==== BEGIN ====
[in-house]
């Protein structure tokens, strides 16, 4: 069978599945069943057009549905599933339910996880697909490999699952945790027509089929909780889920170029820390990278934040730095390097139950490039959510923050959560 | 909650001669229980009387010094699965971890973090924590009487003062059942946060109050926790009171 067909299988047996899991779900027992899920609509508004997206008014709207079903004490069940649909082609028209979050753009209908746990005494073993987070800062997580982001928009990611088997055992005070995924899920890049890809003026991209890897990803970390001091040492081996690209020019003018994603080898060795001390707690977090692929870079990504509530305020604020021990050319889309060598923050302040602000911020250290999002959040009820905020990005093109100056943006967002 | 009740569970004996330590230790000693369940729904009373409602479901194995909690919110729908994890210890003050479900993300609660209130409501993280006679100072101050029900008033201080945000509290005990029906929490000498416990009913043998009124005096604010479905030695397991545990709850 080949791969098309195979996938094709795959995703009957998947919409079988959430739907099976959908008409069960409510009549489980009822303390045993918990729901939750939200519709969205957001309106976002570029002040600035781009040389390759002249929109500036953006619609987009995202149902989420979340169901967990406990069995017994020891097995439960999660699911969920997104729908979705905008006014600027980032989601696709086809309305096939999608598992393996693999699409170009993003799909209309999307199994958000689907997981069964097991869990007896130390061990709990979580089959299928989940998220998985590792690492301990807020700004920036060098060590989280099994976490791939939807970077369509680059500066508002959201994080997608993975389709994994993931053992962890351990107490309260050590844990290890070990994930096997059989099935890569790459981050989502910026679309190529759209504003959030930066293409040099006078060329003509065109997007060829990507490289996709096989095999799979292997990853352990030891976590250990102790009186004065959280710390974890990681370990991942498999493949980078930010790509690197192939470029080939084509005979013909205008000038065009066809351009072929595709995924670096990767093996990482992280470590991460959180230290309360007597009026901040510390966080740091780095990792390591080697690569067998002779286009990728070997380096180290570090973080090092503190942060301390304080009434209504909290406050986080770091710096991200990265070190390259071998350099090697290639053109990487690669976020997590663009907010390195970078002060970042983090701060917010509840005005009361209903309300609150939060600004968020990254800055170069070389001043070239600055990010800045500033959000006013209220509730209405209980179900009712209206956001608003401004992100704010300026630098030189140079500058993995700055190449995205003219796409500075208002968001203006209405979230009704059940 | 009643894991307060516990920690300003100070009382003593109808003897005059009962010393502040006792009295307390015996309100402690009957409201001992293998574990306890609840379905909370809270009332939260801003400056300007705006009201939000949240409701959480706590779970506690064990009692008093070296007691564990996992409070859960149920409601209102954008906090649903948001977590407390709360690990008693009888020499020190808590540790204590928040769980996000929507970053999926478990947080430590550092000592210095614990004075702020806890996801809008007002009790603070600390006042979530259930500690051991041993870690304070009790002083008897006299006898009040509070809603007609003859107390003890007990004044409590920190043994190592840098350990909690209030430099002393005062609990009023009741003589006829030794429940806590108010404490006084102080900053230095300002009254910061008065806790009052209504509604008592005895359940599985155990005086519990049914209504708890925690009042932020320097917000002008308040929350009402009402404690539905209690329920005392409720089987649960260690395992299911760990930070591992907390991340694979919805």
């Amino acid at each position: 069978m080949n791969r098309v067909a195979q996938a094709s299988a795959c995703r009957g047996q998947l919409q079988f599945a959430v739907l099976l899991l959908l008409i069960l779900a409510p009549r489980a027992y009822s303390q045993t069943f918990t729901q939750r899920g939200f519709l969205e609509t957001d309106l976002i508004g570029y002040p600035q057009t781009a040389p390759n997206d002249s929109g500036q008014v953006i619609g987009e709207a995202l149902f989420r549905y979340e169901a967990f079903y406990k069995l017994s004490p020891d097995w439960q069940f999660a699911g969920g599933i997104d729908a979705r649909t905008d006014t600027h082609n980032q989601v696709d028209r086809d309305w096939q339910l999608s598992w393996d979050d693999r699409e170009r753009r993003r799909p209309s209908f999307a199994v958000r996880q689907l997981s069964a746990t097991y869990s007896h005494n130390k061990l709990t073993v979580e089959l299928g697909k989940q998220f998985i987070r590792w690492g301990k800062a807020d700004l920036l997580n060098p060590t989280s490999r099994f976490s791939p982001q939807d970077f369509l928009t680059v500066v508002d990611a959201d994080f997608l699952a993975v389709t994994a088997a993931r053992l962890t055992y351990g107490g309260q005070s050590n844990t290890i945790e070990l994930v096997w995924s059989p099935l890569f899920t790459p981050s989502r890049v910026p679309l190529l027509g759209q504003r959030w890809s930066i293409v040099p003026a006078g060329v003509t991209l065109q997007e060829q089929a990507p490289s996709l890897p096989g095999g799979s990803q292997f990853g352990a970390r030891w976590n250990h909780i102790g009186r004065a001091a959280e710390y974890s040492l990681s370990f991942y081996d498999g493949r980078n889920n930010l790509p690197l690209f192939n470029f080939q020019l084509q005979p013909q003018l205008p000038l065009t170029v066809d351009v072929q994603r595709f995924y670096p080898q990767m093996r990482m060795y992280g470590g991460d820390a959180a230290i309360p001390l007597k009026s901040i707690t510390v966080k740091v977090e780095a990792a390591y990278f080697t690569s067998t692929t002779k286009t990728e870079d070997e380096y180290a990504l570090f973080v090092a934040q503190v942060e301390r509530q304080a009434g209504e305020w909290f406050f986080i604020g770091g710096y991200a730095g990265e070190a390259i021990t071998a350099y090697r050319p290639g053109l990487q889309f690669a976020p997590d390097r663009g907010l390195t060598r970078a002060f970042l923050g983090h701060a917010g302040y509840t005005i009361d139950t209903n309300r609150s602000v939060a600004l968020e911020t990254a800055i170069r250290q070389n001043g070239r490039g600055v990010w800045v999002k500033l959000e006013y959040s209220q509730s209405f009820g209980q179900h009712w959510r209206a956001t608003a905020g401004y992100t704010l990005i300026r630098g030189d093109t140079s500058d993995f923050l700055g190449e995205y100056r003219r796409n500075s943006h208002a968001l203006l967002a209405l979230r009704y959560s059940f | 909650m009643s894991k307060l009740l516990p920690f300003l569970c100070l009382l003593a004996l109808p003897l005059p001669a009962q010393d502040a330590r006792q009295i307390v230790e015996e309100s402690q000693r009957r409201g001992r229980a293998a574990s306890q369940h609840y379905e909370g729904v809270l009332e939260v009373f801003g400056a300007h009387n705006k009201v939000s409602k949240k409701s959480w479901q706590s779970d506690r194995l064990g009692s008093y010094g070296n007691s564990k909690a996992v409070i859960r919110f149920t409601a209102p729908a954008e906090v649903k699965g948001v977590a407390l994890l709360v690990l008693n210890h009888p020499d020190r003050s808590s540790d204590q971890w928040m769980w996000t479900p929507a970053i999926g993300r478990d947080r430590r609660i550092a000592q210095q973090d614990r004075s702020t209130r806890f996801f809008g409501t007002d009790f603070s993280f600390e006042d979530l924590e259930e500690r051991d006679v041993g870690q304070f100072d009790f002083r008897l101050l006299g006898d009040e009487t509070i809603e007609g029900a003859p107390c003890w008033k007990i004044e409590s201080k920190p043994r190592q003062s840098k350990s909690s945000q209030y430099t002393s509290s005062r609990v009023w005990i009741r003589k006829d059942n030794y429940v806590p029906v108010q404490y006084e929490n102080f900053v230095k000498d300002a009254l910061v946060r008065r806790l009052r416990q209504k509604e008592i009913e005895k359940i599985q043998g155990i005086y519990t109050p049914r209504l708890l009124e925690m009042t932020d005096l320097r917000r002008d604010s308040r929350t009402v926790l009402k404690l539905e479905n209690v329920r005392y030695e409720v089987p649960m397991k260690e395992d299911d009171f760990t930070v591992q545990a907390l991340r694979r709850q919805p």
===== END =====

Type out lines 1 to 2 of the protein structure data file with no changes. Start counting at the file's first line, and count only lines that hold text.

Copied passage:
[in-house]
């Protein structure tokens, strides 16, 4: 069978599945069943057009549905599933339910996880697909490999699952945790027509089929909780889920170029820390990278934040730095390097139950490039959510923050959560 | 909650001669229980009387010094699965971890973090924590009487003062059942946060109050926790009171 067909299988047996899991779900027992899920609509508004997206008014709207079903004490069940649909082609028209979050753009209908746990005494073993987070800062997580982001928009990611088997055992005070995924899920890049890809003026991209890897990803970390001091040492081996690209020019003018994603080898060795001390707690977090692929870079990504509530305020604020021990050319889309060598923050302040602000911020250290999002959040009820905020990005093109100056943006967002 | 009740569970004996330590230790000693369940729904009373409602479901194995909690919110729908994890210890003050479900993300609660209130409501993280006679100072101050029900008033201080945000509290005990029906929490000498416990009913043998009124005096604010479905030695397991545990709850 080949791969098309195979996938094709795959995703009957998947919409079988959430739907099976959908008409069960409510009549489980009822303390045993918990729901939750939200519709969205957001309106976002570029002040600035781009040389390759002249929109500036953006619609987009995202149902989420979340169901967990406990069995017994020891097995439960999660699911969920997104729908979705905008006014600027980032989601696709086809309305096939999608598992393996693999699409170009993003799909209309999307199994958000689907997981069964097991869990007896130390061990709990979580089959299928989940998220998985590792690492301990807020700004920036060098060590989280099994976490791939939807970077369509680059500066508002959201994080997608993975389709994994993931053992962890351990107490309260050590844990290890070990994930096997059989099935890569790459981050989502910026679309190529759209504003959030930066293409040099006078060329003509065109997007060829990507490289996709096989095999799979292997990853352990030891976590250990102790009186004065959280710390974890990681370990991942498999493949980078930010790509690197192939470029080939084509005979013909205008000038065009066809351009072929595709995924670096990767093996990482992280470590991460959180230290309360007597009026901040510390966080740091780095990792390591080697690569067998002779286009990728070997380096180290570090973080090092503190942060301390304080009434209504909290406050986080770091710096991200990265070190390259071998350099090697290639053109990487690669976020997590663009907010390195970078002060970042983090701060917010509840005005009361209903309300609150939060600004968020990254800055170069070389001043070239600055990010800045500033959000006013209220509730209405209980179900009712209206956001608003401004992100704010300026630098030189140079500058993995700055190449995205003219796409500075208002968001203006209405979230009704059940 | 009643894991307060516990920690300003100070009382003593109808003897005059009962010393502040006792009295307390015996309100402690009957409201001992293998574990306890609840379905909370809270009332939260801003400056300007705006009201939000949240409701959480706590779970506690064990009692008093070296007691564990996992409070859960149920409601209102954008906090649903948001977590407390709360690990008693009888020499020190808590540790204590928040769980996000929507970053999926478990947080430590550092000592210095614990004075702020806890996801809008007002009790603070600390006042979530259930500690051991041993870690304070009790002083008897006299006898009040509070809603007609003859107390003890007990004044409590920190043994190592840098350990909690209030430099002393005062609990009023009741003589006829030794429940806590108010404490006084102080900053230095300002009254910061008065806790009052209504509604008592005895359940599985155990005086519990049914209504708890925690009042932020320097917000002008308040929350009402009402404690539905209690329920005392409720089987649960260690395992299911760990930070591992907390991340694979919805």